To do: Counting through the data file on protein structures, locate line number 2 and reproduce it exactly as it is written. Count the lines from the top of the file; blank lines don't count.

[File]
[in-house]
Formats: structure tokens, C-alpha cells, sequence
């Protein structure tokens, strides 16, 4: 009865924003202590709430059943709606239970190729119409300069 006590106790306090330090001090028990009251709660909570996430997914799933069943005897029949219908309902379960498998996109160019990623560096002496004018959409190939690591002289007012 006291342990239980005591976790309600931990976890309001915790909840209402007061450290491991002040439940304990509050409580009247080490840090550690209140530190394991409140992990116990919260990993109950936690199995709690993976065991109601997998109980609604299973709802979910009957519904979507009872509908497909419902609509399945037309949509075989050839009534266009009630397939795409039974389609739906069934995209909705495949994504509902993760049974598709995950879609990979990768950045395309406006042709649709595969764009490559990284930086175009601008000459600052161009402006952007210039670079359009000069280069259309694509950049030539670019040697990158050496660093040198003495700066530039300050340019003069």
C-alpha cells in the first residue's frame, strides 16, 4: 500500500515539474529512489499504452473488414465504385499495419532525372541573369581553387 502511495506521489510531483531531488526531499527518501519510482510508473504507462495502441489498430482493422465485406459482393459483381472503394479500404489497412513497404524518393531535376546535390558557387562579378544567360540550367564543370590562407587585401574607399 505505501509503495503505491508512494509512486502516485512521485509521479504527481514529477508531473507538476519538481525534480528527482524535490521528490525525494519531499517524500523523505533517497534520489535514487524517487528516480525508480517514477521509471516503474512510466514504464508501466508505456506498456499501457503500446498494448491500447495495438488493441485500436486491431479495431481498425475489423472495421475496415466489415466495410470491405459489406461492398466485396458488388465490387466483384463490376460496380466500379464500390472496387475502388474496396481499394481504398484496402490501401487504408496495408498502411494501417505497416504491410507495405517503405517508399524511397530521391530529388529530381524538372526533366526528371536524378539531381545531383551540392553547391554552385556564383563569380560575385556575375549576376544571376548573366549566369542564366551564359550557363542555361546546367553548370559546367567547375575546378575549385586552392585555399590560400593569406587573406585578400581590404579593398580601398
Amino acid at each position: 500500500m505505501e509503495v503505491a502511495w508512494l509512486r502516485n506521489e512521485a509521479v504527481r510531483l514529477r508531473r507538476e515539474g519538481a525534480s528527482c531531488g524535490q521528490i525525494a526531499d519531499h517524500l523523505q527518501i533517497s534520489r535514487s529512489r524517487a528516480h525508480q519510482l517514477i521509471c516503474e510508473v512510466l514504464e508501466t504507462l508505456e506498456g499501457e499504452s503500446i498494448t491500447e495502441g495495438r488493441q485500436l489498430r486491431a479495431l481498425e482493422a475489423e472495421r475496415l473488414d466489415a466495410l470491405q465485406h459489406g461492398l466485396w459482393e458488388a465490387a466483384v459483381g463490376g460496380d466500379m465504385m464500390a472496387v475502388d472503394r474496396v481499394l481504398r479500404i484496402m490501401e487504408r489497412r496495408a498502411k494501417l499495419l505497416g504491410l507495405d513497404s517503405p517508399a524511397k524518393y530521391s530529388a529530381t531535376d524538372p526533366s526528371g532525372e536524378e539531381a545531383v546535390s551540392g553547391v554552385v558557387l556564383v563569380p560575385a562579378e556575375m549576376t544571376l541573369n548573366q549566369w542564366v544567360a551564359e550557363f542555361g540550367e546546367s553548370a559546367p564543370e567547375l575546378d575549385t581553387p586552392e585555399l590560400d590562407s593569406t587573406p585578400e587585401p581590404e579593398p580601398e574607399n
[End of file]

Formats: structure tokens, C-alpha cells, sequence